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ORIGINAL ARTICLE
Year : 2015  |  Volume : 28  |  Issue : 4  |  Page : 948-953

Surgical treatment of distal femoral fractures using a distal femoral locked plate versus a condylar buttress plate


1 Department of Orthopedics, Shebin Elkom University Hospital, Menoufia University, Menoufia, Egypt
2 Department of Orthopedics, El Hadara University Hospital, Faculty of Medicine, Alexandria University, Alexandria, Egypt
3 Department of Orthopedics, Gamal Abd Elnasr Insurance Hospital, Alexandria, Egypt

Correspondence Address:
Wael M Youssef
5 Ali Ebn Abi Talb Street, Elnozha Airport, Sidi Gaber, Alexandria, 2111
Egypt
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Source of Support: None, Conflict of Interest: None


DOI: 10.4103/1110-2098.173681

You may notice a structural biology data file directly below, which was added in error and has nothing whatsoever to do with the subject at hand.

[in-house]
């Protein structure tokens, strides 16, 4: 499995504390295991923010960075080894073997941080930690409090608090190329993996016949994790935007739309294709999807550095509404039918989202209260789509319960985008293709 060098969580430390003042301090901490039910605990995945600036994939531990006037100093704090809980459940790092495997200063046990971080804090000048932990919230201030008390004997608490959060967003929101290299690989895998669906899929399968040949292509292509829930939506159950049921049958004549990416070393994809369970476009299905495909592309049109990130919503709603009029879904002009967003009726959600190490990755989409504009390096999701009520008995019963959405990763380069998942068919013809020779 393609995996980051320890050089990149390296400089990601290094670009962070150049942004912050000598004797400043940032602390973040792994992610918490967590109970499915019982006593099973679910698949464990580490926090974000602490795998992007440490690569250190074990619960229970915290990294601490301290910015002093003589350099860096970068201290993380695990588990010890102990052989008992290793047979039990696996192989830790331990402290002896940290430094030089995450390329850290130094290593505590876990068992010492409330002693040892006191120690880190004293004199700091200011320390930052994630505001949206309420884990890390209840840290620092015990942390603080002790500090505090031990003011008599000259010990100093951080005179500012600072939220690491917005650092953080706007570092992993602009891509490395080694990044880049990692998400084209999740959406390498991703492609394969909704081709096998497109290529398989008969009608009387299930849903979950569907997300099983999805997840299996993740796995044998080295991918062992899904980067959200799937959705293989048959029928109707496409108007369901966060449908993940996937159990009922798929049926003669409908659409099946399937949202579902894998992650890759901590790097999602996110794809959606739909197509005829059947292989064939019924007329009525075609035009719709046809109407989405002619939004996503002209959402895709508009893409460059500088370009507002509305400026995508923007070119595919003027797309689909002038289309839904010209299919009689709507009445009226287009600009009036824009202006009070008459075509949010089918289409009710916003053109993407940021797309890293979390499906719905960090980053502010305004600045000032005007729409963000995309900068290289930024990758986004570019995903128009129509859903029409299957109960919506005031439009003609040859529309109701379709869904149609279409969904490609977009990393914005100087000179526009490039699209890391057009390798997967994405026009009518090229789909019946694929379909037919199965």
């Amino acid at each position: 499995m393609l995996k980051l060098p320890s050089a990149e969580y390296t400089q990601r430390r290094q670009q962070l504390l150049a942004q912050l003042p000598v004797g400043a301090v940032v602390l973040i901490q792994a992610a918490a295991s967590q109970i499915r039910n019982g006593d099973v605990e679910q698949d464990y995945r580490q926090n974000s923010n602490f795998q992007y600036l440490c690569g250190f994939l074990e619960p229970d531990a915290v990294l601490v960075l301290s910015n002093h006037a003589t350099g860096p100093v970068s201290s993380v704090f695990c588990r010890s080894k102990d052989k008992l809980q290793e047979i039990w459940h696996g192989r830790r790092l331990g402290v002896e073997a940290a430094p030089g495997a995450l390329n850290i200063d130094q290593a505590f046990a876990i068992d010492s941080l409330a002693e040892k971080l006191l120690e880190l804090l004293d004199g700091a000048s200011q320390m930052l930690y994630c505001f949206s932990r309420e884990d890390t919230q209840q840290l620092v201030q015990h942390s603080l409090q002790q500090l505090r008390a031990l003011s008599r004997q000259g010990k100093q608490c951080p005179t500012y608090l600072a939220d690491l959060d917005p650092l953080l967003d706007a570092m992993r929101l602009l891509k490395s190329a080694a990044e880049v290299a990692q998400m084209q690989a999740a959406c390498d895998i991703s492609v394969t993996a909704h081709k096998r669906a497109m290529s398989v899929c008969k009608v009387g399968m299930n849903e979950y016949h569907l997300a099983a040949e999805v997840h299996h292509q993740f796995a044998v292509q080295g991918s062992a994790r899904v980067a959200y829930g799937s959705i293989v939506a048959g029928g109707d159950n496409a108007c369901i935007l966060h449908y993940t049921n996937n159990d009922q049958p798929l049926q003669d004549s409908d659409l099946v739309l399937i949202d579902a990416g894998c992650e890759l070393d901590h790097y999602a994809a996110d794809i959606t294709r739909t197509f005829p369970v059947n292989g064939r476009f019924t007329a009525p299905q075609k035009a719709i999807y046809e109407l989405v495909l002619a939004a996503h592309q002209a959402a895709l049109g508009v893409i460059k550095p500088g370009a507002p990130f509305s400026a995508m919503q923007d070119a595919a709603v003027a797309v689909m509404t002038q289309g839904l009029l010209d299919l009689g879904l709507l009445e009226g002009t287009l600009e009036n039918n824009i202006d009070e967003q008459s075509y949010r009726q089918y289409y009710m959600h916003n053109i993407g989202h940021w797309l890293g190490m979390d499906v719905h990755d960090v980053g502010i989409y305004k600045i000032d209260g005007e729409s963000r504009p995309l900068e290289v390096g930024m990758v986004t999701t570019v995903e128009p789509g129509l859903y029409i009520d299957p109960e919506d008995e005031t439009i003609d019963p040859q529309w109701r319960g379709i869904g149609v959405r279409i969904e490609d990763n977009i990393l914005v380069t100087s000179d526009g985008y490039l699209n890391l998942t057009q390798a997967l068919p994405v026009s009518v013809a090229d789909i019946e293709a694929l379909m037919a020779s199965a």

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Objective The aim of the study was to evaluate the clinical and functional outcome of internal fixation of distal femoral fractures with a condylar buttress plate versus a distal femoral locked plate. Background Distal femoral fractures are serious injuries that are difficult to treat and carry an unpredictable prognosis requiring special preoperative planning and close follow-up. Surgical treatment has become the standard treatment after considerable improvement in surgical techniques and the implants used, which avoid the complications of conservative treatment. Patients and methods We conducted a randomized prospective study including 30 patients (17 men and 13 women) with distal femoral fractures who were treated by means of open reduction, internal fixation (ORIF), using a distal femoral locked plate in 15 patients and a condylar buttress plate in 15 patients. Fractures were of types A, B, and C according to the AO/ASIF classification. Patients were followed up for 6 months. The exclusion criteria included open fractures, periprosthetic fractures, and old nonunited fractures. The clinical and functional outcomes were classified according to the functional evaluation scoring system described by Sanders and colleagues . Results The functional outcome was excellent in 33.3 versus 20%, good in 46.7 versus 26.7%, fair in 13.3 versus 20%, and poor in 6.7 versus 33.3% of patients treated with the distal femoral locked plate and the condylar buttress plate, respectively. The range of motion was significantly superior in patients treated with the distal femoral locked plate. Complications were significantly fewer with the distal femoral locked plate than with the condylar buttress plate with respect to infection, varus deformity, nonunion, and implant failure. Conclusion The distal femoral locked plate fixation provided better functional outcome and achieved better degree of knee flexion compared with the condylar buttress plate in the treatment of distal femoral fractures in the same fracture pattern.


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